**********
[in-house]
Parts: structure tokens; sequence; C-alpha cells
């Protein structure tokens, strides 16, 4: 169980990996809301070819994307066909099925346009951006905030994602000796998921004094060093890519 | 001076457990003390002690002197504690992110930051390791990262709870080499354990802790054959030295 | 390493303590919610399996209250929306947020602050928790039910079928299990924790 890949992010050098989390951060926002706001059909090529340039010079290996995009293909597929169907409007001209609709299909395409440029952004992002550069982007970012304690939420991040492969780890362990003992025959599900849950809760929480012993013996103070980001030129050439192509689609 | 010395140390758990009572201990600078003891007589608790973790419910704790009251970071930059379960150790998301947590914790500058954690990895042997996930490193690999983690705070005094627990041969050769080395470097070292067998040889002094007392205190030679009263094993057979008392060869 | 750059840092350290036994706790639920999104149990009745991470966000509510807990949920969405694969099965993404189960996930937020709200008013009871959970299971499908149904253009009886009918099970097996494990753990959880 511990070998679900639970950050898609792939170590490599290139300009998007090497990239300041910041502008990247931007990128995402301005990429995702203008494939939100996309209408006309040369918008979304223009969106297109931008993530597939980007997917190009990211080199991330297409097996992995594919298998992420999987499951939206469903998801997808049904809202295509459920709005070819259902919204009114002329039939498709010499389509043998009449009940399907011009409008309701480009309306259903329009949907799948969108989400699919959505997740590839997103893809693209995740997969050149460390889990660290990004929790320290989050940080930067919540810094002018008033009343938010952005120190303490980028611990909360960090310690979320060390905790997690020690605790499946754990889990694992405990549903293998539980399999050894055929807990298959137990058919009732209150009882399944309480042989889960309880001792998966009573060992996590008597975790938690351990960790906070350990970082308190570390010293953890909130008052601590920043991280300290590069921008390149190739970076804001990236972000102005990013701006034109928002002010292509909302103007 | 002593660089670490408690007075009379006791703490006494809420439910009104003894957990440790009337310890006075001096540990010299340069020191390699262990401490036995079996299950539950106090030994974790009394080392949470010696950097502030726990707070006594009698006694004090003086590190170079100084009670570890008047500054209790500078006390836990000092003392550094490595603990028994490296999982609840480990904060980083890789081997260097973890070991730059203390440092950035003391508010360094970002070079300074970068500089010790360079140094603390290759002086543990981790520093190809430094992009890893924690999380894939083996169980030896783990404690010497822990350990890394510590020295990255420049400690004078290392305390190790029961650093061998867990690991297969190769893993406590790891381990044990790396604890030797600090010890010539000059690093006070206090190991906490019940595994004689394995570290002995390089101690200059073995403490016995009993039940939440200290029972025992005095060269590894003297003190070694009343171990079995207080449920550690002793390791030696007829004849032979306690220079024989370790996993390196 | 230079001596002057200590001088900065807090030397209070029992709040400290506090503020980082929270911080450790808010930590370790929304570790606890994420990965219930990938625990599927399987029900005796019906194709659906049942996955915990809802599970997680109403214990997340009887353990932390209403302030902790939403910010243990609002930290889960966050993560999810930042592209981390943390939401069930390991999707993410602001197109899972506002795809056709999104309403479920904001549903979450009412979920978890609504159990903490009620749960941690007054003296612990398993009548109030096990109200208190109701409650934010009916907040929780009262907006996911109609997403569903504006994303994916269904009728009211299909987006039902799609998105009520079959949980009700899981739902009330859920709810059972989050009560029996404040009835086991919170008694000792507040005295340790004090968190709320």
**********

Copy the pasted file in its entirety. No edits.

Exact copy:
[in-house]
Parts: structure tokens; sequence; C-alpha cells
């Protein structure tokens, strides 16, 4: 169980990996809301070819994307066909099925346009951006905030994602000796998921004094060093890519 | 001076457990003390002690002197504690992110930051390791990262709870080499354990802790054959030295 | 390493303590919610399996209250929306947020602050928790039910079928299990924790 890949992010050098989390951060926002706001059909090529340039010079290996995009293909597929169907409007001209609709299909395409440029952004992002550069982007970012304690939420991040492969780890362990003992025959599900849950809760929480012993013996103070980001030129050439192509689609 | 010395140390758990009572201990600078003891007589608790973790419910704790009251970071930059379960150790998301947590914790500058954690990895042997996930490193690999983690705070005094627990041969050769080395470097070292067998040889002094007392205190030679009263094993057979008392060869 | 750059840092350290036994706790639920999104149990009745991470966000509510807990949920969405694969099965993404189960996930937020709200008013009871959970299971499908149904253009009886009918099970097996494990753990959880 511990070998679900639970950050898609792939170590490599290139300009998007090497990239300041910041502008990247931007990128995402301005990429995702203008494939939100996309209408006309040369918008979304223009969106297109931008993530597939980007997917190009990211080199991330297409097996992995594919298998992420999987499951939206469903998801997808049904809202295509459920709005070819259902919204009114002329039939498709010499389509043998009449009940399907011009409008309701480009309306259903329009949907799948969108989400699919959505997740590839997103893809693209995740997969050149460390889990660290990004929790320290989050940080930067919540810094002018008033009343938010952005120190303490980028611990909360960090310690979320060390905790997690020690605790499946754990889990694992405990549903293998539980399999050894055929807990298959137990058919009732209150009882399944309480042989889960309880001792998966009573060992996590008597975790938690351990960790906070350990970082308190570390010293953890909130008052601590920043991280300290590069921008390149190739970076804001990236972000102005990013701006034109928002002010292509909302103007 | 002593660089670490408690007075009379006791703490006494809420439910009104003894957990440790009337310890006075001096540990010299340069020191390699262990401490036995079996299950539950106090030994974790009394080392949470010696950097502030726990707070006594009698006694004090003086590190170079100084009670570890008047500054209790500078006390836990000092003392550094490595603990028994490296999982609840480990904060980083890789081997260097973890070991730059203390440092950035003391508010360094970002070079300074970068500089010790360079140094603390290759002086543990981790520093190809430094992009890893924690999380894939083996169980030896783990404690010497822990350990890394510590020295990255420049400690004078290392305390190790029961650093061998867990690991297969190769893993406590790891381990044990790396604890030797600090010890010539000059690093006070206090190991906490019940595994004689394995570290002995390089101690200059073995403490016995009993039940939440200290029972025992005095060269590894003297003190070694009343171990079995207080449920550690002793390791030696007829004849032979306690220079024989370790996993390196 | 230079001596002057200590001088900065807090030397209070029992709040400290506090503020980082929270911080450790808010930590370790929304570790606890994420990965219930990938625990599927399987029900005796019906194709659906049942996955915990809802599970997680109403214990997340009887353990932390209403302030902790939403910010243990609002930290889960966050993560999810930042592209981390943390939401069930390991999707993410602001197109899972506002795809056709999104309403479920904001549903979450009412979920978890609504159990903490009620749960941690007054003296612990398993009548109030096990109200208190109701409650934010009916907040929780009262907006996911109609997403569903504006994303994916269904009728009211299909987006039902799609998105009520079959949980009700899981739902009330859920709810059972989050009560029996404040009835086991919170008694000792507040005295340790004090968190709320």